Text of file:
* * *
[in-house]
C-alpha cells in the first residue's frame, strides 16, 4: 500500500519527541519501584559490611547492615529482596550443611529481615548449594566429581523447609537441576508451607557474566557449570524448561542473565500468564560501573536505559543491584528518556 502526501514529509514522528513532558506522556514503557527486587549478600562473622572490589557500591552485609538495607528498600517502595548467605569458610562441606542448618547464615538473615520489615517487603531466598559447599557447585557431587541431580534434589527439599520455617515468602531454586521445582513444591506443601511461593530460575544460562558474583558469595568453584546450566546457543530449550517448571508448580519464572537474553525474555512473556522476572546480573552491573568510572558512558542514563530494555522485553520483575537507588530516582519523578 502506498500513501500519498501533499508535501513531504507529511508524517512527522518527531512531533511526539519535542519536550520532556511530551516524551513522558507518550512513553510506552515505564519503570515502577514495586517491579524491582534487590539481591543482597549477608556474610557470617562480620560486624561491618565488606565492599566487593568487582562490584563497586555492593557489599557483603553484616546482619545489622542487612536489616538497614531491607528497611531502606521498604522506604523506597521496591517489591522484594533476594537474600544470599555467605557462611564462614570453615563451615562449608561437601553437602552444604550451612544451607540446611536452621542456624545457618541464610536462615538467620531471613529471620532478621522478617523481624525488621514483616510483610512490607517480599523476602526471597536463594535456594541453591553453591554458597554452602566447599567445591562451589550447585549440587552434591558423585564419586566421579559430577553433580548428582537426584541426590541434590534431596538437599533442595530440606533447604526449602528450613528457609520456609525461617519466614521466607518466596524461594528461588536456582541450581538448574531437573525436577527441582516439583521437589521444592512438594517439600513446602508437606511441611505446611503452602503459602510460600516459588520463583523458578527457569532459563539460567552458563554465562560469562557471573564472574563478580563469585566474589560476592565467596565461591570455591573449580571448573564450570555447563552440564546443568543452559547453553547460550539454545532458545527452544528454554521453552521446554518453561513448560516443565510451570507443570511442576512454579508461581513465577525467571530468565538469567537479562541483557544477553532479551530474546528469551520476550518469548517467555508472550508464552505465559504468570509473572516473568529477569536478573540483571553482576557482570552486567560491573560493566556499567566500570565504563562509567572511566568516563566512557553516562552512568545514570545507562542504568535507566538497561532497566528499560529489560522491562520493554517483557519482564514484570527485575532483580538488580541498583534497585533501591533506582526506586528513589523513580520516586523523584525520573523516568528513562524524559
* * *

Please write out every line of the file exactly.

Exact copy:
[in-house]
C-alpha cells in the first residue's frame, strides 16, 4: 500500500519527541519501584559490611547492615529482596550443611529481615548449594566429581523447609537441576508451607557474566557449570524448561542473565500468564560501573536505559543491584528518556 502526501514529509514522528513532558506522556514503557527486587549478600562473622572490589557500591552485609538495607528498600517502595548467605569458610562441606542448618547464615538473615520489615517487603531466598559447599557447585557431587541431580534434589527439599520455617515468602531454586521445582513444591506443601511461593530460575544460562558474583558469595568453584546450566546457543530449550517448571508448580519464572537474553525474555512473556522476572546480573552491573568510572558512558542514563530494555522485553520483575537507588530516582519523578 502506498500513501500519498501533499508535501513531504507529511508524517512527522518527531512531533511526539519535542519536550520532556511530551516524551513522558507518550512513553510506552515505564519503570515502577514495586517491579524491582534487590539481591543482597549477608556474610557470617562480620560486624561491618565488606565492599566487593568487582562490584563497586555492593557489599557483603553484616546482619545489622542487612536489616538497614531491607528497611531502606521498604522506604523506597521496591517489591522484594533476594537474600544470599555467605557462611564462614570453615563451615562449608561437601553437602552444604550451612544451607540446611536452621542456624545457618541464610536462615538467620531471613529471620532478621522478617523481624525488621514483616510483610512490607517480599523476602526471597536463594535456594541453591553453591554458597554452602566447599567445591562451589550447585549440587552434591558423585564419586566421579559430577553433580548428582537426584541426590541434590534431596538437599533442595530440606533447604526449602528450613528457609520456609525461617519466614521466607518466596524461594528461588536456582541450581538448574531437573525436577527441582516439583521437589521444592512438594517439600513446602508437606511441611505446611503452602503459602510460600516459588520463583523458578527457569532459563539460567552458563554465562560469562557471573564472574563478580563469585566474589560476592565467596565461591570455591573449580571448573564450570555447563552440564546443568543452559547453553547460550539454545532458545527452544528454554521453552521446554518453561513448560516443565510451570507443570511442576512454579508461581513465577525467571530468565538469567537479562541483557544477553532479551530474546528469551520476550518469548517467555508472550508464552505465559504468570509473572516473568529477569536478573540483571553482576557482570552486567560491573560493566556499567566500570565504563562509567572511566568516563566512557553516562552512568545514570545507562542504568535507566538497561532497566528499560529489560522491562520493554517483557519482564514484570527485575532483580538488580541498583534497585533501591533506582526506586528513589523513580520516586523523584525520573523516568528513562524524559